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WHITLINGHAM: August counts & Phasia hemiptera

15th August 2015

On Saturday I headed to Whitlingham to carry out the August wildfowl counts. Nothing unusual present, numbers with difference from 2014 equivalent in brackets are: Mute Swan 74 (+11), Greylag Goose 6 (-1), Canada Goose 3 (-2), Egyptian Goose 23 (+9), Mallard 120 (-13), Coot 44 (+16), Moorhen 3 (-4), Great-crested Grebe 4 (-4), Cormorant 17 (-2), Grey Heron 1 (-1). Gull numbers vary depending on the time of day so are less comparable, today there were 58 Lesser Black-backed Gulls. A Common Tern, Kingfisher, Marsh Tit and Swallow completed the avian interest.

Of the main insect groups a fresh Painted Lady was perched on a reed stem and several Migrant Hawkers were patrolling Whitlingham Lane. There were lots of Volucella inanis and Volucella pellucens hoverflies along the south shore of the Great Broad, along with two Hornets. I noticed a powdery mildew growing on Great Willowherb, which was new for me.

 903. Willowherb Mildew Sphaerotheca epilobii

My second new patch species of the visit was a small hoverfly called Syritta pipiens. I had noticed that there were loads of these small hoverflies feeding on Water Mint, and luckily they have distinctive swollen-looking femurs which allowed me to identify them.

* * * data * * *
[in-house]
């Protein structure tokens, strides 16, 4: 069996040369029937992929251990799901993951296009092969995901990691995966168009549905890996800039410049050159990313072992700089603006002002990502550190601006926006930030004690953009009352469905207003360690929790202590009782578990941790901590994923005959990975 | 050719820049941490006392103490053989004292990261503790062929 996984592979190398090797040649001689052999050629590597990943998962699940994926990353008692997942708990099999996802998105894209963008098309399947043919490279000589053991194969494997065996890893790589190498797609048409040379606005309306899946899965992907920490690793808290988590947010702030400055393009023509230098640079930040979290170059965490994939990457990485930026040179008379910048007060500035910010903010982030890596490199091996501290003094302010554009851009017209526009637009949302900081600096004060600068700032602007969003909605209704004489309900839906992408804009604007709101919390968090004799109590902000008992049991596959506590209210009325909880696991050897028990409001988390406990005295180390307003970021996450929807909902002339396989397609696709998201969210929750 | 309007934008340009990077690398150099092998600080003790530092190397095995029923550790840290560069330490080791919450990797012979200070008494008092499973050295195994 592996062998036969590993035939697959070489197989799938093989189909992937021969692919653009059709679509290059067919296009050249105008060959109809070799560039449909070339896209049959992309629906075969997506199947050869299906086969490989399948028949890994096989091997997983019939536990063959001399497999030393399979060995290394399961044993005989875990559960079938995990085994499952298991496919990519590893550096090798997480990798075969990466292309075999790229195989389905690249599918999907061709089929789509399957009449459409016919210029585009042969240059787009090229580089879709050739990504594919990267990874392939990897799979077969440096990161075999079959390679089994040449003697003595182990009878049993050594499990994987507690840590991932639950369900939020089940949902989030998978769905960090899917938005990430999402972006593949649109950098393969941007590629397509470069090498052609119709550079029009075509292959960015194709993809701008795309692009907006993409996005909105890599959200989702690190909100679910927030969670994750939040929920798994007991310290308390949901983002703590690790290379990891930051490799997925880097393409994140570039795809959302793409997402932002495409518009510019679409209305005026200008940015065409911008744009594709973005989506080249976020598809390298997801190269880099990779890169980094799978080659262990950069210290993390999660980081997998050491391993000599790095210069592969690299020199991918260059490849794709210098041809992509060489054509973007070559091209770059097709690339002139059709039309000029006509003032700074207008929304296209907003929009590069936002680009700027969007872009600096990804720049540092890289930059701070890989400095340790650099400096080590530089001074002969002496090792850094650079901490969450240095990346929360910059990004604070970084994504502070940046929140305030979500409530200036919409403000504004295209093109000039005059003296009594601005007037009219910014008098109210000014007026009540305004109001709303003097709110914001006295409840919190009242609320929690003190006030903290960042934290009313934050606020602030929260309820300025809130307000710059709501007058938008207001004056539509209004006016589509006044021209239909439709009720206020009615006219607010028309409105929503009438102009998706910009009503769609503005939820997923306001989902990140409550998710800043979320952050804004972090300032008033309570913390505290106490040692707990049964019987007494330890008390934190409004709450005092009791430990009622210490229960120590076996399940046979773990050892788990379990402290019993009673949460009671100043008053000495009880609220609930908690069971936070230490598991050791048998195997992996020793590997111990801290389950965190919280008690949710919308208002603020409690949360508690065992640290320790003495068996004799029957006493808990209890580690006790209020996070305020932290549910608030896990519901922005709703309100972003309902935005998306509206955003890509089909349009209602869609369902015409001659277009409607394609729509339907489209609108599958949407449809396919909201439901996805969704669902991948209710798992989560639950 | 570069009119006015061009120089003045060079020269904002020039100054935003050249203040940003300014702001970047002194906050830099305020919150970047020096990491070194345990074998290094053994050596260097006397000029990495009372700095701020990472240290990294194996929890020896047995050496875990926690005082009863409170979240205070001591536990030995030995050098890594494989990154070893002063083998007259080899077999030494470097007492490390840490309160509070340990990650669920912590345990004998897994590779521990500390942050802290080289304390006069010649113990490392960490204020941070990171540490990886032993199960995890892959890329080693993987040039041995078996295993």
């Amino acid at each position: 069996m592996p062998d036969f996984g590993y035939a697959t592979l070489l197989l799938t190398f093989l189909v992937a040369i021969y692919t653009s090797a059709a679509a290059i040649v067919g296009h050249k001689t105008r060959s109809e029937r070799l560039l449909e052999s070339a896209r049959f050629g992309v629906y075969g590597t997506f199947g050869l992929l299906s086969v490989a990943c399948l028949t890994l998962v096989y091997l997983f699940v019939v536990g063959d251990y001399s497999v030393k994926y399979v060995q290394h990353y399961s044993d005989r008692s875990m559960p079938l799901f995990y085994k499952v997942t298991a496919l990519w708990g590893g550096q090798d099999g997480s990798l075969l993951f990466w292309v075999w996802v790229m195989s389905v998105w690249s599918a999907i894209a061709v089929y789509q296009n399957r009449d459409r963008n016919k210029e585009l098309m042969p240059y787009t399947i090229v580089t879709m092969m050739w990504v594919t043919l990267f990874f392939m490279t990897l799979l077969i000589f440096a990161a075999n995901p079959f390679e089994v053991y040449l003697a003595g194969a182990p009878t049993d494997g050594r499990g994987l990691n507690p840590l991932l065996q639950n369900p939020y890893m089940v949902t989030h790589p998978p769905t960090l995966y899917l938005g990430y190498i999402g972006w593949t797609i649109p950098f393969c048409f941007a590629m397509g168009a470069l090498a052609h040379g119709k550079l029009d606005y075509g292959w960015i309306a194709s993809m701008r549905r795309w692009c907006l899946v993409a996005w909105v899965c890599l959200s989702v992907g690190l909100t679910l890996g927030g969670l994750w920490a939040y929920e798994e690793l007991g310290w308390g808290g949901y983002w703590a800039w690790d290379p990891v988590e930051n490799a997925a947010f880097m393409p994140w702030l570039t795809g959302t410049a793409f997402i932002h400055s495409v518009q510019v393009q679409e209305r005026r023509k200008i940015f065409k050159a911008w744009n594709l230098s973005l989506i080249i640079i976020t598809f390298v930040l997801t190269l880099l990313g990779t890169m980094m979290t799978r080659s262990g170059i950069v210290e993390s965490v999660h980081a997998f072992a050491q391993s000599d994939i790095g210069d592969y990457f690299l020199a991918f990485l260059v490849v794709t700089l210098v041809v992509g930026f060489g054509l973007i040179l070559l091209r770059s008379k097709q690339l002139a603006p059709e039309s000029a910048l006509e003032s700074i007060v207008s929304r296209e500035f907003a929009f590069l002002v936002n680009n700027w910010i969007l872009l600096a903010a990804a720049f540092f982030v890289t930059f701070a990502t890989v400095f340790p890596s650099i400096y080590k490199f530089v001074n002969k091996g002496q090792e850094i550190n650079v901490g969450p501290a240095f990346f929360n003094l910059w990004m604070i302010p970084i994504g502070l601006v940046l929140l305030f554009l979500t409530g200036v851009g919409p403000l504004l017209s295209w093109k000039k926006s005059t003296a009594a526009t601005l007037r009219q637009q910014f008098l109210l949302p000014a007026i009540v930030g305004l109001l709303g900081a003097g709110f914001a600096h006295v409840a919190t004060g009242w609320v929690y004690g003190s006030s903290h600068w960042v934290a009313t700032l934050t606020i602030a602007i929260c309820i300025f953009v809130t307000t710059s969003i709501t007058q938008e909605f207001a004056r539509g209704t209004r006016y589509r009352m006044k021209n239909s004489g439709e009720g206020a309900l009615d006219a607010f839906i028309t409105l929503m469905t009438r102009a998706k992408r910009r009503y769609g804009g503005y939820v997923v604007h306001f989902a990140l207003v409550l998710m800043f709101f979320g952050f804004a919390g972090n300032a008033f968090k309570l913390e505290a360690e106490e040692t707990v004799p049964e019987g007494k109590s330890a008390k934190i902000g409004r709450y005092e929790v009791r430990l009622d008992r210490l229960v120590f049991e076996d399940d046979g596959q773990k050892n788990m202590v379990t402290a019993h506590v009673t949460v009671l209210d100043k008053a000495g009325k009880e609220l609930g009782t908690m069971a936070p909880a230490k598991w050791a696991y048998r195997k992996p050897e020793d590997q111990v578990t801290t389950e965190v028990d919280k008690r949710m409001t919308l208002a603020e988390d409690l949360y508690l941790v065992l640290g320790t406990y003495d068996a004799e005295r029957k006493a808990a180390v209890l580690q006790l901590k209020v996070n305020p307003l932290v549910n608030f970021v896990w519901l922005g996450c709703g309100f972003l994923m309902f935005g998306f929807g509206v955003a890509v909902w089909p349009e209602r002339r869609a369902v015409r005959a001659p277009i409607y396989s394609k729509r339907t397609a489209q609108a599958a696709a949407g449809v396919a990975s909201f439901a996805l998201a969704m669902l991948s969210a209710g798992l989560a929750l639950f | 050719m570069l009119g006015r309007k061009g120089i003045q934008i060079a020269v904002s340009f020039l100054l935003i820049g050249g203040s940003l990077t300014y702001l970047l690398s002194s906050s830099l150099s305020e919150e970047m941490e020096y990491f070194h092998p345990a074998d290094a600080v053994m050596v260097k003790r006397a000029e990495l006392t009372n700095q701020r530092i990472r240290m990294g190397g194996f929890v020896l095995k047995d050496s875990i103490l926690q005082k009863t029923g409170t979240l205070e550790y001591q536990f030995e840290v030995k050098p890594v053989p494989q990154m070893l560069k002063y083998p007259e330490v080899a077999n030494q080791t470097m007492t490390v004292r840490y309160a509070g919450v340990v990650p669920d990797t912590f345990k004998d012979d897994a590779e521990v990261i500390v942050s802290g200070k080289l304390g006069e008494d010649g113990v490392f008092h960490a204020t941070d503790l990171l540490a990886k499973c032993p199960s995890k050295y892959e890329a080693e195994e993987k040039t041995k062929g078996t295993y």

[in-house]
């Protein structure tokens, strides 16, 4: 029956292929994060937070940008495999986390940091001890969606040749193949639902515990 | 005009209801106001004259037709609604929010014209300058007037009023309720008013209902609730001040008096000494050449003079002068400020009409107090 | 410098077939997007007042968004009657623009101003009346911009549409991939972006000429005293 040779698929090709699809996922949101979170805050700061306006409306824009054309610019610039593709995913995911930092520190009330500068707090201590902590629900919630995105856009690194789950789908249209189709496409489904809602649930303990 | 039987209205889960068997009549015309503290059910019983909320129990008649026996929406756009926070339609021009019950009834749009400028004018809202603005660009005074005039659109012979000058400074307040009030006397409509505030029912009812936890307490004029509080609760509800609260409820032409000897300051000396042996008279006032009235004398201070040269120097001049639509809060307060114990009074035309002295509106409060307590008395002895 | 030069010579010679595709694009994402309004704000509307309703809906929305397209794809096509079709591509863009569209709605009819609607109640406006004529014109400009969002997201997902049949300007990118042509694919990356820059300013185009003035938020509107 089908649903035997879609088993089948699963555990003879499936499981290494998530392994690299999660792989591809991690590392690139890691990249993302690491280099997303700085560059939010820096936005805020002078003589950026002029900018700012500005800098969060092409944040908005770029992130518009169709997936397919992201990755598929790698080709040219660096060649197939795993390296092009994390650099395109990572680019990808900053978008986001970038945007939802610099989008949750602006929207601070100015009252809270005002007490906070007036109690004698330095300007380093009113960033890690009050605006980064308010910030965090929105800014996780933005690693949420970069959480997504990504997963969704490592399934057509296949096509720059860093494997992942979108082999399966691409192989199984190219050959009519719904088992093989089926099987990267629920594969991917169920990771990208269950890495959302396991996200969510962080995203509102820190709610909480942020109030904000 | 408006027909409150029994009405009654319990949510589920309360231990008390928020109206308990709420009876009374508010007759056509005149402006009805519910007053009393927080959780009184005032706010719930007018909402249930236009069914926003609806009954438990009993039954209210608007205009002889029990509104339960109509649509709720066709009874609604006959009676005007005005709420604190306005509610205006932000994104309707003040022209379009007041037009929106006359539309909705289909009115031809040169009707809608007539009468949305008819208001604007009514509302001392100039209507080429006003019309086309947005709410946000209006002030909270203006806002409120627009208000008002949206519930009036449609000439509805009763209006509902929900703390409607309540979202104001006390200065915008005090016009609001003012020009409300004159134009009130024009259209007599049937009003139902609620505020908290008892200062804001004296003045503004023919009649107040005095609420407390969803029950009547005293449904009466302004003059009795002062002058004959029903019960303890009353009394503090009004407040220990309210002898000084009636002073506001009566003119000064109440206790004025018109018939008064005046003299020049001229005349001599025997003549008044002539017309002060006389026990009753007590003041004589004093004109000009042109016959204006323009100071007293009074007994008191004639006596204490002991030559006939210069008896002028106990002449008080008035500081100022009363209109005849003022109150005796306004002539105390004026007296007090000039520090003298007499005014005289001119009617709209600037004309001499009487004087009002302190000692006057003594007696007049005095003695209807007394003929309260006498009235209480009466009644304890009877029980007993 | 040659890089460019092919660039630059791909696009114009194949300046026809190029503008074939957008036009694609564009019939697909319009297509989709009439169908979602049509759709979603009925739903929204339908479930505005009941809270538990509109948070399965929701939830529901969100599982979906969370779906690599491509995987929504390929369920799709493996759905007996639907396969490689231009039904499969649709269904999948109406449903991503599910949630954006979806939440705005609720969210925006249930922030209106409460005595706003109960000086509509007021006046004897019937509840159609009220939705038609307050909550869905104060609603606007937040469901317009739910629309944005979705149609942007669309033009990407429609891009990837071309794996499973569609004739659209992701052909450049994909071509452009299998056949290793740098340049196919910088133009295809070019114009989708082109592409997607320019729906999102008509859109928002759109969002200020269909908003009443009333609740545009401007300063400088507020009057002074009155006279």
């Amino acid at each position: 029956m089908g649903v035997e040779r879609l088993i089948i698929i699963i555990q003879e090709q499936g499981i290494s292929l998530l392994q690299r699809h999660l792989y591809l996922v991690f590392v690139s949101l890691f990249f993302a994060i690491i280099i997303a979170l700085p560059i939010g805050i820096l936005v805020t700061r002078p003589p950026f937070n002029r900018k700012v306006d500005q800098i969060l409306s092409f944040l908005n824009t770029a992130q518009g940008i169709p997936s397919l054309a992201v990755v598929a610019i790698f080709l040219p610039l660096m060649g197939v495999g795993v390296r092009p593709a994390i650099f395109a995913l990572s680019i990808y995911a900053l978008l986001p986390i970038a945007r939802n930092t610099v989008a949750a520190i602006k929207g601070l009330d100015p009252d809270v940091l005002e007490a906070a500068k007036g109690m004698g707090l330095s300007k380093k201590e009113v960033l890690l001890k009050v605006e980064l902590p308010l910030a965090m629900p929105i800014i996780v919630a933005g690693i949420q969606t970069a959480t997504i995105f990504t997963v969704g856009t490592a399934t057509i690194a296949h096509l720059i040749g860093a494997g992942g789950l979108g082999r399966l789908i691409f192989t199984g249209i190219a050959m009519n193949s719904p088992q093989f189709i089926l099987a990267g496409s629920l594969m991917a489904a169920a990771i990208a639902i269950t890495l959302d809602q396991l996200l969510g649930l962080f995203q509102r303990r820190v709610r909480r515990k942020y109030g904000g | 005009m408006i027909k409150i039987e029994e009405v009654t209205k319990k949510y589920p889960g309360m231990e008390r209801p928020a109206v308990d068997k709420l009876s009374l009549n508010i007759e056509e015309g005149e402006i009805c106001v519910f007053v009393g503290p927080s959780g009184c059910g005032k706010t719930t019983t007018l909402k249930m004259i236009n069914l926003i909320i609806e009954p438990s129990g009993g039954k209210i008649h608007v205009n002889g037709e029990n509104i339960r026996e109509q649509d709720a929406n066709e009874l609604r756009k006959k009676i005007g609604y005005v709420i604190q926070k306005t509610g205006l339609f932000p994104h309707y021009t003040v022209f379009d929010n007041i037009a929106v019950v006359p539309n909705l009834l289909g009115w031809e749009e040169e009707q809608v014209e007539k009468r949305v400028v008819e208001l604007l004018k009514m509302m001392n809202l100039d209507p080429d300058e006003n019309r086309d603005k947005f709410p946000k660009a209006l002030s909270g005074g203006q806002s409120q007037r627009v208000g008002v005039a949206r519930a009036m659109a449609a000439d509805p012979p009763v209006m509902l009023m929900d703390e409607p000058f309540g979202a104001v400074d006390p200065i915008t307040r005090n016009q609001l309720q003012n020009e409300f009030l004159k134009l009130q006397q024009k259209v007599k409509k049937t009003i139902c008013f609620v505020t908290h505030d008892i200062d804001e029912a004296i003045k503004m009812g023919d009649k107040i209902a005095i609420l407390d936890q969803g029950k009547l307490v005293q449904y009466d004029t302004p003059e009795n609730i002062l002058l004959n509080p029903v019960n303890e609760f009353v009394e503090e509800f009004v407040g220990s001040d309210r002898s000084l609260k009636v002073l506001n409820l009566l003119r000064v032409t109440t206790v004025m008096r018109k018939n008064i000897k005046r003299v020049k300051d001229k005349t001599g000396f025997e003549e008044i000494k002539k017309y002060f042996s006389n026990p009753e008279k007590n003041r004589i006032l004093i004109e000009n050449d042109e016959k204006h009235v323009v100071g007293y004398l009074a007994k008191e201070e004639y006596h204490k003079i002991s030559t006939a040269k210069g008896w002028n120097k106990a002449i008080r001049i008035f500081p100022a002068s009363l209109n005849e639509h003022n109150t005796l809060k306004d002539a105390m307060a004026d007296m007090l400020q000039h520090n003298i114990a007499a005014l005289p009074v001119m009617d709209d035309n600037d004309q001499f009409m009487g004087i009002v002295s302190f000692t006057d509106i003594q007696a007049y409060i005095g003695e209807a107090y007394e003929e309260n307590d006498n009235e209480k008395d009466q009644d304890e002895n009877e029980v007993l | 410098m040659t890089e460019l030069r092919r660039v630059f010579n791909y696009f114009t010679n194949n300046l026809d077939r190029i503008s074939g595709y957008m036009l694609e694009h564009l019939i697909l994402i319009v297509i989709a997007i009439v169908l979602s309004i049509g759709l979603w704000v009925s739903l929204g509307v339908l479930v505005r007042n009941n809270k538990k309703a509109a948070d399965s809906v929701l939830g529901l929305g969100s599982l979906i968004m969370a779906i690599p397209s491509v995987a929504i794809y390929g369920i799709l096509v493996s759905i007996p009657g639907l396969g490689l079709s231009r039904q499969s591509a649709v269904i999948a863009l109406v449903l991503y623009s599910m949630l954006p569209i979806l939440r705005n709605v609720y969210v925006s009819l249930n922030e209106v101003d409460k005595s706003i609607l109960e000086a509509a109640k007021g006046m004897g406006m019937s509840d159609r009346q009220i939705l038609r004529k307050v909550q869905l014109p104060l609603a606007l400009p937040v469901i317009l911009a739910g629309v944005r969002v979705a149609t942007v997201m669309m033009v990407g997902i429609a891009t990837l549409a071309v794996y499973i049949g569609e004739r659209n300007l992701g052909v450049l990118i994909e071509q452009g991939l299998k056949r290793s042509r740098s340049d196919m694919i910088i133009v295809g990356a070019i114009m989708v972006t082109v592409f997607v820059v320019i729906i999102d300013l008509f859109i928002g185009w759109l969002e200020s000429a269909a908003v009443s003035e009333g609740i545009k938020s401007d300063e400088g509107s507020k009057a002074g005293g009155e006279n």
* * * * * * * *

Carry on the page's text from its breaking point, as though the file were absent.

904. Syritta pipiens

The second new patch species of the day was a type of shieldbug called the Parent Bug. They have this name because the adult stands guard over the eggs and then once they hatch, the young shieldbugs too. The ones that I found were late instars, so they had left the adult but not grown their wings yet.

905. Parent Bug

Next was a very interesting looking fly called Phasia hemiptera. They are big, but also look very wide, with rather unusual-looking wings and metallic colours. I'd never seen it before, although since seeing this one I've read that they have also been seen at Bacton Woods and Strumpshaw Fen over the weekend, so presumably there has been an emergence or they are having a good year.

906. Phasia hemiptera

Further along the path I noticed a digger wasp attacking a solitary bee. Many of these wasps are tricky to identify, but I thought this one looked vaguely familiar and I tentatively identified it as Cerceris rybyensis. This ID has now been confirmed by the county recorder for solitary wasps, Tim Strudwick.

907. Cerceris rybyensis

Flies are not a strong point of mine, but I did notice several large orange and black Tachinid flies, which are the distinctive species Tachina fera, which I have seen a few times before but not actually recorded.

908. Tachina fera

And finally of the species identified so far from Saturday, I noticed a small orangey-brown micro moth with white markings, known as Nut-bud moth.

909. Nut-bud Moth Epinotia tenerana

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